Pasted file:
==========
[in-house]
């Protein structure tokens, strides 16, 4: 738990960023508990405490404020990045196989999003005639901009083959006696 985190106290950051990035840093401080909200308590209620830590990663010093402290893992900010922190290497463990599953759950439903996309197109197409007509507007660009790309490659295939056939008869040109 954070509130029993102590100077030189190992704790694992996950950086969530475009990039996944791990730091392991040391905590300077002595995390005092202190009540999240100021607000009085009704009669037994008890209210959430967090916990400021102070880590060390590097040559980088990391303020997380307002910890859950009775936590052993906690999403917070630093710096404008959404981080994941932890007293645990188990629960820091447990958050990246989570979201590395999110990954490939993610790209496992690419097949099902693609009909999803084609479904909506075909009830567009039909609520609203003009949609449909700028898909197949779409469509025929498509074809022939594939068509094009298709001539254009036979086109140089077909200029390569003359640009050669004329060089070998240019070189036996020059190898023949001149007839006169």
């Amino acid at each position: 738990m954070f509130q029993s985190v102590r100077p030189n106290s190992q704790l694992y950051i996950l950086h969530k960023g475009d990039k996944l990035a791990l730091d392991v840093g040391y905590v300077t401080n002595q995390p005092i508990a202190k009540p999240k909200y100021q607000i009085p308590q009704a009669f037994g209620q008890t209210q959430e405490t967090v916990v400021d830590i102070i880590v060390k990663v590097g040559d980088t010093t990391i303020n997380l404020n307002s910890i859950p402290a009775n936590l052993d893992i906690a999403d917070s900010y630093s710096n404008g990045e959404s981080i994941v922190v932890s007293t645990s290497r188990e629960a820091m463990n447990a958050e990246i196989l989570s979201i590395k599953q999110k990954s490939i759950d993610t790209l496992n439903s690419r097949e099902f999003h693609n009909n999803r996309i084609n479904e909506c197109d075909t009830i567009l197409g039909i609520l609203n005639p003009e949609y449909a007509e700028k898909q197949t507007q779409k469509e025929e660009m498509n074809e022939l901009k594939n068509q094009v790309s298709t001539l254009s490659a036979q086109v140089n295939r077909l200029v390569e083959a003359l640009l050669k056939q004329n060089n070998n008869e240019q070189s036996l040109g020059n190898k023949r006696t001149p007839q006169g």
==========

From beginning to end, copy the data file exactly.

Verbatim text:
[in-house]
């Protein structure tokens, strides 16, 4: 738990960023508990405490404020990045196989999003005639901009083959006696 985190106290950051990035840093401080909200308590209620830590990663010093402290893992900010922190290497463990599953759950439903996309197109197409007509507007660009790309490659295939056939008869040109 954070509130029993102590100077030189190992704790694992996950950086969530475009990039996944791990730091392991040391905590300077002595995390005092202190009540999240100021607000009085009704009669037994008890209210959430967090916990400021102070880590060390590097040559980088990391303020997380307002910890859950009775936590052993906690999403917070630093710096404008959404981080994941932890007293645990188990629960820091447990958050990246989570979201590395999110990954490939993610790209496992690419097949099902693609009909999803084609479904909506075909009830567009039909609520609203003009949609449909700028898909197949779409469509025929498509074809022939594939068509094009298709001539254009036979086109140089077909200029390569003359640009050669004329060089070998240019070189036996020059190898023949001149007839006169």
């Amino acid at each position: 738990m954070f509130q029993s985190v102590r100077p030189n106290s190992q704790l694992y950051i996950l950086h969530k960023g475009d990039k996944l990035a791990l730091d392991v840093g040391y905590v300077t401080n002595q995390p005092i508990a202190k009540p999240k909200y100021q607000i009085p308590q009704a009669f037994g209620q008890t209210q959430e405490t967090v916990v400021d830590i102070i880590v060390k990663v590097g040559d980088t010093t990391i303020n997380l404020n307002s910890i859950p402290a009775n936590l052993d893992i906690a999403d917070s900010y630093s710096n404008g990045e959404s981080i994941v922190v932890s007293t645990s290497r188990e629960a820091m463990n447990a958050e990246i196989l989570s979201i590395k599953q999110k990954s490939i759950d993610t790209l496992n439903s690419r097949e099902f999003h693609n009909n999803r996309i084609n479904e909506c197109d075909t009830i567009l197409g039909i609520l609203n005639p003009e949609y449909a007509e700028k898909q197949t507007q779409k469509e025929e660009m498509n074809e022939l901009k594939n068509q094009v790309s298709t001539l254009s490659a036979q086109v140089n295939r077909l200029v390569e083959a003359l640009l050669k056939q004329n060089n070998n008869e240019q070189s036996l040109g020059n190898k023949r006696t001149p007839q006169g």